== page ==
The agreement will likely provide a morale boost at COP26, which got off to shaky start after the G20 leaders' summit in Rome over the weekend failed to result in an agreement on firm new climate commitments, particularly on when to end the use of coal.

It is also a breakthrough after years of negotiations on how to protect forests. 

Read more on the deal here:

5:11 a.m. ET, November 2, 2021

Here's what's happening in Glasgow today

From CNN's Ivana Kottasová in Glasgow

Japan's Prime Minister Fumio Kishida speaks to reporters at Tokyo's Haneda Airport on November 2, before traveling to the UK to attend COP26.
Japan's Prime Minister Fumio Kishida speaks to reporters at Tokyo's Haneda Airport on November 2, before traveling to the UK to attend COP26. (Jiji Press/AFP/Getty Images)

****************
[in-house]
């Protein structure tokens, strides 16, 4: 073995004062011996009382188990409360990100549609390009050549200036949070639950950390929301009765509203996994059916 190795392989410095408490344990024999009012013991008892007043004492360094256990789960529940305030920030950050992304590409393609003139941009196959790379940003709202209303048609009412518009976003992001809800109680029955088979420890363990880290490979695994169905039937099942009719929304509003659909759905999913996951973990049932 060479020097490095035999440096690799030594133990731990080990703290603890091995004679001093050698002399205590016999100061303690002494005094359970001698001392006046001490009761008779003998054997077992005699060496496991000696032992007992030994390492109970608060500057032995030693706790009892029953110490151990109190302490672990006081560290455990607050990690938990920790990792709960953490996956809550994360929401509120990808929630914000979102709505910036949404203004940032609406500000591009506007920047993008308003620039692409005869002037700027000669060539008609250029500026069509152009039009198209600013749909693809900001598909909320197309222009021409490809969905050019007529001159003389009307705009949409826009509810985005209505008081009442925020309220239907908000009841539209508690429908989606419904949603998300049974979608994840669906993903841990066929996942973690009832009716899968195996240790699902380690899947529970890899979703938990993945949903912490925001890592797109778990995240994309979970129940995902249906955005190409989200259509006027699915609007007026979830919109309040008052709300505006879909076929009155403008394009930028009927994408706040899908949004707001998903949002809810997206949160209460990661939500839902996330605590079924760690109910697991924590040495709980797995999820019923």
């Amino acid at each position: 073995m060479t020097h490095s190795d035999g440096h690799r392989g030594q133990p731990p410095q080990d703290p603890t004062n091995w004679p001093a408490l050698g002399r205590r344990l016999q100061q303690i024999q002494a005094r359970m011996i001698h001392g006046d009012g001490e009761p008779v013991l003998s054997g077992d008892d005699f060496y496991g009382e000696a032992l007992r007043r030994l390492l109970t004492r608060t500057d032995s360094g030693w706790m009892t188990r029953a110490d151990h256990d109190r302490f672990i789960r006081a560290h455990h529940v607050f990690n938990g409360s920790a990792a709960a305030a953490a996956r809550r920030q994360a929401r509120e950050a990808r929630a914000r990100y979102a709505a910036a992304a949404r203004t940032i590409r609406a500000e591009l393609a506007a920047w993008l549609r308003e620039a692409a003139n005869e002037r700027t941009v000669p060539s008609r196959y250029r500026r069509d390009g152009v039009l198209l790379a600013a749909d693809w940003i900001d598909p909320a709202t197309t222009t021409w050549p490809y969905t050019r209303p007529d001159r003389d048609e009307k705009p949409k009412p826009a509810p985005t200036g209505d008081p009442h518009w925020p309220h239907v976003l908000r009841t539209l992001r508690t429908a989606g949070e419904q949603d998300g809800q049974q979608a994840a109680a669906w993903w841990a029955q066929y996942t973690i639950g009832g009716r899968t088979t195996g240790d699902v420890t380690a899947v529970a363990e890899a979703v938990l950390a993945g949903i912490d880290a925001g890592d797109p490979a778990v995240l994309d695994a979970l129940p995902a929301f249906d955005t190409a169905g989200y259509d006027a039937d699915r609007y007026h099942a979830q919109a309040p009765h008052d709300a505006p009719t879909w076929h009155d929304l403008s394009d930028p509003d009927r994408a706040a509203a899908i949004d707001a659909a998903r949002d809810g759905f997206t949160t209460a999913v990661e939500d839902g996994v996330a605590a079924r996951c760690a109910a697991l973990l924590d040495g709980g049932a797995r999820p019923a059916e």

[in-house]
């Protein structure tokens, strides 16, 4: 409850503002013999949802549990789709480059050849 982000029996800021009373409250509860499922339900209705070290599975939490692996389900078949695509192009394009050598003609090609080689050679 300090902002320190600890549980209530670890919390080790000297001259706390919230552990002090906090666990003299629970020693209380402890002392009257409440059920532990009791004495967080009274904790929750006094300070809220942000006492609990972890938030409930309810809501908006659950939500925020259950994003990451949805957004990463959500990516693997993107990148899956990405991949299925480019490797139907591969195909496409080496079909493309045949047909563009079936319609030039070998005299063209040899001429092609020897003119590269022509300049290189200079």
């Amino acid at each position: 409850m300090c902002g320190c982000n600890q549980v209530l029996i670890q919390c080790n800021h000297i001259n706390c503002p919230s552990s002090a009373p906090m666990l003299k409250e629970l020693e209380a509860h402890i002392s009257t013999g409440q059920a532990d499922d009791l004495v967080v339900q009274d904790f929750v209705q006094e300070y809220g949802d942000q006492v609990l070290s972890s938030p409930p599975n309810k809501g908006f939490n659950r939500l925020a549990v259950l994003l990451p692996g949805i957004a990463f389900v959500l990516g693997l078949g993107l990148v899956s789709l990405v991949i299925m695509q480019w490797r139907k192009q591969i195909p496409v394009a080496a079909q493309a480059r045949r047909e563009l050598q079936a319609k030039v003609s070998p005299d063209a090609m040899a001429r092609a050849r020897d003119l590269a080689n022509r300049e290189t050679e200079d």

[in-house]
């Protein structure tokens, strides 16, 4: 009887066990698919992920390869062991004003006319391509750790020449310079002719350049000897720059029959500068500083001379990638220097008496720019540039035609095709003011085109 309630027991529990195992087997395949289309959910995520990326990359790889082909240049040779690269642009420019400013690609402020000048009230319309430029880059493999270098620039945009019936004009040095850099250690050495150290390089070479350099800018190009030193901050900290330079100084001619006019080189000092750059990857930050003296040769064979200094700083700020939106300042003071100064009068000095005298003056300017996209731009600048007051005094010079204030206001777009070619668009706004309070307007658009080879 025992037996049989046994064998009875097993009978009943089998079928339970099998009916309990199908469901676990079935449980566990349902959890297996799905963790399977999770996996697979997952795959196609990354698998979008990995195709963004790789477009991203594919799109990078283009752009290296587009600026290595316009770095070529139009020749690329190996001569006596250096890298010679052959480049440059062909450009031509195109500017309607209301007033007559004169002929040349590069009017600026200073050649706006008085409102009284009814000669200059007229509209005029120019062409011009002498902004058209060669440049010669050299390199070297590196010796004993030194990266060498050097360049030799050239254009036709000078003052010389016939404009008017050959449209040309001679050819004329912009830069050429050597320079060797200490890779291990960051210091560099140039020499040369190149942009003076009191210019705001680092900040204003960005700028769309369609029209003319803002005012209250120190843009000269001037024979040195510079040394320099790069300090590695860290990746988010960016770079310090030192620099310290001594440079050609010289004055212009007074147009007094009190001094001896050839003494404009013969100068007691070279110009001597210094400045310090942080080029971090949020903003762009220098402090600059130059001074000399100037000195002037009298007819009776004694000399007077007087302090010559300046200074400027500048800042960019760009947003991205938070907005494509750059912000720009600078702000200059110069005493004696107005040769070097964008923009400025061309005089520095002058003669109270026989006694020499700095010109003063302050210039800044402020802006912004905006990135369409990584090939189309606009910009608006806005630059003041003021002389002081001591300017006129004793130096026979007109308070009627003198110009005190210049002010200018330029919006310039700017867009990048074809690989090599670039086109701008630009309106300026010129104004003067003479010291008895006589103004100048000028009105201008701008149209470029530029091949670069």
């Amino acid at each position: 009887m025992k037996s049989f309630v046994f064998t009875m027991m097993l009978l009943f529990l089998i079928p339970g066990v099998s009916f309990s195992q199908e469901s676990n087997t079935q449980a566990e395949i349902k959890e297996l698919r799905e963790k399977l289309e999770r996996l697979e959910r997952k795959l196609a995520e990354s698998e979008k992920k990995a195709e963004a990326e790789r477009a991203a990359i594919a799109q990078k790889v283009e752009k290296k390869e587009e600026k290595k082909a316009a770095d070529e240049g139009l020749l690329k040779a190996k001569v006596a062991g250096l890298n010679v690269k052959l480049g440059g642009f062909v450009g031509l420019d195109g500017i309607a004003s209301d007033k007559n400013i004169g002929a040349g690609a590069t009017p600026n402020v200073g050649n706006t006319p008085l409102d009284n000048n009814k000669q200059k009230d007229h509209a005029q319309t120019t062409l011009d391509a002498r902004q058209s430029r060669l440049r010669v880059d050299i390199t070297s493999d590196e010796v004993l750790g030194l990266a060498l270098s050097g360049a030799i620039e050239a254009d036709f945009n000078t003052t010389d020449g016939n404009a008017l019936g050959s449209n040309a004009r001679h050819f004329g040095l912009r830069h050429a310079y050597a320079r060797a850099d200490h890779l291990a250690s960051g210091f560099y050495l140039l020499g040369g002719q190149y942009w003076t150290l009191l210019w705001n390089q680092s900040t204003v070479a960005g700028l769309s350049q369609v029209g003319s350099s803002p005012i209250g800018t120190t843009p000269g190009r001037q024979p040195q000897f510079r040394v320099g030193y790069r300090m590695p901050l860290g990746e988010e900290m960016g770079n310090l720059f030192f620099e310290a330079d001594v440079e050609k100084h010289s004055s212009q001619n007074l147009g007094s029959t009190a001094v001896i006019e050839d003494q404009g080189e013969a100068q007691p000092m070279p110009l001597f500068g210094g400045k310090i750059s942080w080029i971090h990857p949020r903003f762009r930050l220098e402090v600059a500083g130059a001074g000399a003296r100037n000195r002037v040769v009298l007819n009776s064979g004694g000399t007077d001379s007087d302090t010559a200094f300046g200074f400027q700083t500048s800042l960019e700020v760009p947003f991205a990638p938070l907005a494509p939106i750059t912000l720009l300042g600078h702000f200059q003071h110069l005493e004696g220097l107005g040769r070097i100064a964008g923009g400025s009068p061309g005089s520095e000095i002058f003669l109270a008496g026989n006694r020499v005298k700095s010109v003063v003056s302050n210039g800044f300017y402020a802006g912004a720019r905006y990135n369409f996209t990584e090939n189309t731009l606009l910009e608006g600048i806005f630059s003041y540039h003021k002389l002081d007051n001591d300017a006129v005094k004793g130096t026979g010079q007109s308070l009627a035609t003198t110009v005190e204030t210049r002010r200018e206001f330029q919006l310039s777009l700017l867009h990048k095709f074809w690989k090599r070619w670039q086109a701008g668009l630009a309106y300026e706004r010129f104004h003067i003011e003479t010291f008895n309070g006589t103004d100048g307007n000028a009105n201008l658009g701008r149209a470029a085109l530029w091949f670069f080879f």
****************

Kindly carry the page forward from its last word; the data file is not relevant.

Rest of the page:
The world leaders summit at the COP26 conference in Glasgow continues on Tuesday, with the Japanese Prime Minister Fumio Kishida and the Nigerian President Muhammadu Buhari among those scheduled to speak. 

But while the world leaders are speaking on the stage, the real negotiations are under way in meeting rooms down the corridor where representatives of the 193 signatories of the Paris Agreement are trying to find a consensus on how the deal should be enforced. 

Here are some of the items they are trying to achieve:

  • An agreement on more aggressive emission reductions over this decade
  • Putting an end date on the use of coal
  • Providing $100 billion in annual climate financing
  • Making all new car sales zero emissions within 14-19 years
  • Ending and reversing deforestation by the end of the decade
  • Reducing emissions from methane